"The boy seems to be poor," said a humane by-stander; "let us raise a little fund for his benefit."
A humane suggestion like this is pretty sure to be acted upon by those whose hearts are made tender by the sight of suffering. So most of those present drew out their pocket-books, and quite a little sum was placed in the hands of the original proposer of the contribution.
Among those who had wedged themselves into the crowd was James Martin. Having nothing to do, he had been eager to have his share in the excitement. He saw the collection taken up with an envious wish that it was for his own benefit. Beside him was a banker, who, from a plethoric pocket-book, had drawn a five-dollar bill, which he had contributed to the fund. Closing the pocket-book, he carelessly placed it in an outside pocket. James Martin stood in such a position that the contents of the pocket-book were revealed to him, and the demon of cupidity entered his heart. How much good this money would do him! There were probably several hundred dollars in all, perhaps more. He saw the banker put the money in his pocket,—the one nearest to him. He might easily take it without observation,—so he thought.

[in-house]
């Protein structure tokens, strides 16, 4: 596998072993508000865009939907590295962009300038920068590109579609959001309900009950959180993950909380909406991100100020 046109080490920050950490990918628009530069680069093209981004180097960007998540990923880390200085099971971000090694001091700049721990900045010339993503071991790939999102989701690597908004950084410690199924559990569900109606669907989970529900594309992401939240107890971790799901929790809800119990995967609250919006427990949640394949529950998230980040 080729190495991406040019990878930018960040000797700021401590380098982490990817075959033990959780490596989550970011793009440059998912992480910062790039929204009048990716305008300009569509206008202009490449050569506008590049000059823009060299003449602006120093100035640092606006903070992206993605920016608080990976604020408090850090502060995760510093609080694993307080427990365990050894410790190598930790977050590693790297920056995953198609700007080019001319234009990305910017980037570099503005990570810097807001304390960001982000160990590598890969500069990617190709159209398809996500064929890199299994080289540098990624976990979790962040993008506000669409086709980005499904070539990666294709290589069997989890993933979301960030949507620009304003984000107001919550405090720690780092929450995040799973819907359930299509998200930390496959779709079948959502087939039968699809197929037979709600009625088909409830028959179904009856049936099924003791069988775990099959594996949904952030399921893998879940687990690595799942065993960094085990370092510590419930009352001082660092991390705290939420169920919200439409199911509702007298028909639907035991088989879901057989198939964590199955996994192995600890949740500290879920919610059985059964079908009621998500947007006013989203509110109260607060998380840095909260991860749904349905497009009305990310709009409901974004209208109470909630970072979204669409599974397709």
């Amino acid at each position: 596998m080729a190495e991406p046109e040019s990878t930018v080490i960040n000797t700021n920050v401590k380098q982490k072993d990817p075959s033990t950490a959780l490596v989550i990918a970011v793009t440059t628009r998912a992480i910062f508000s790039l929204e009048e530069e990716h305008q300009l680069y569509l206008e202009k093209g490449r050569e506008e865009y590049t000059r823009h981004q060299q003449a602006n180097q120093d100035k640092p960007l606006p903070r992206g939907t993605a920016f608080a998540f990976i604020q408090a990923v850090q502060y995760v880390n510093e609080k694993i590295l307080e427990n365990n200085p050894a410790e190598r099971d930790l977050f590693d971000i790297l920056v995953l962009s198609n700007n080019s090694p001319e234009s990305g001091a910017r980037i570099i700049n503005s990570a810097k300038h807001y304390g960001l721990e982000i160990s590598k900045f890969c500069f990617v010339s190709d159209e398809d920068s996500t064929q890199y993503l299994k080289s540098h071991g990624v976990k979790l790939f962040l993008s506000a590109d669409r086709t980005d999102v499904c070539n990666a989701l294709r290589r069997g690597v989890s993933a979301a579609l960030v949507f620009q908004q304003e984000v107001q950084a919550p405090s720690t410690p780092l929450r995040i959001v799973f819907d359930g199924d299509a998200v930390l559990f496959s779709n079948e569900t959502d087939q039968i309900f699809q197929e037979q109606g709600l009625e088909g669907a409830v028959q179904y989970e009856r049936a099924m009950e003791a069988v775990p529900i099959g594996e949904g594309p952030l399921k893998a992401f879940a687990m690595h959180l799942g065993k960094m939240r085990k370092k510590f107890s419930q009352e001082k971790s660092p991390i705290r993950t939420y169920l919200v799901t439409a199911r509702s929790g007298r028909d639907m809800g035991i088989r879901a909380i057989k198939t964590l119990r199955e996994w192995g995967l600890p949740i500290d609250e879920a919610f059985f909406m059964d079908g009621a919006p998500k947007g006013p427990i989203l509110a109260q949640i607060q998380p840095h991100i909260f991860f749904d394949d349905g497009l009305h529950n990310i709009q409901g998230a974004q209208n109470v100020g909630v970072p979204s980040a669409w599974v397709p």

In an evil moment he obeyed the impulse which had come to him. He plunged his hand into the pocket; but at this moment the banker turned, and detected him.
"I've caught you, you rascal!" he exclaimed, seizing Martin with a vigorous grip. "Police!"
Martin made a desperate effort to get free, but another man seized him on the other side, and he was held, despite his resistance, till a policeman, who by a singular chance happened to be near when wanted, came up.
Martin's ragged coat was rent asunder from the violence of his efforts, his hat fell off, and he might well have been taken for a desperate character, as in this condition he was marched off by the guardian of the city's peace.
There was another humiliation in store for him. He had gone but a few steps when he met Rufus, who gazed in astonishment at his step-father's plight. Martin naturally supposed that Rufus would exult in his humiliation; but he did him injustice.
"I'm sorry for him," thought our hero, compassionately; "he's done me harm enough, but I'm sorry."
He learned from one of the crowd for what Martin had been arrested, and started for Franklin Street to carry the news to Miss Manning and Rose.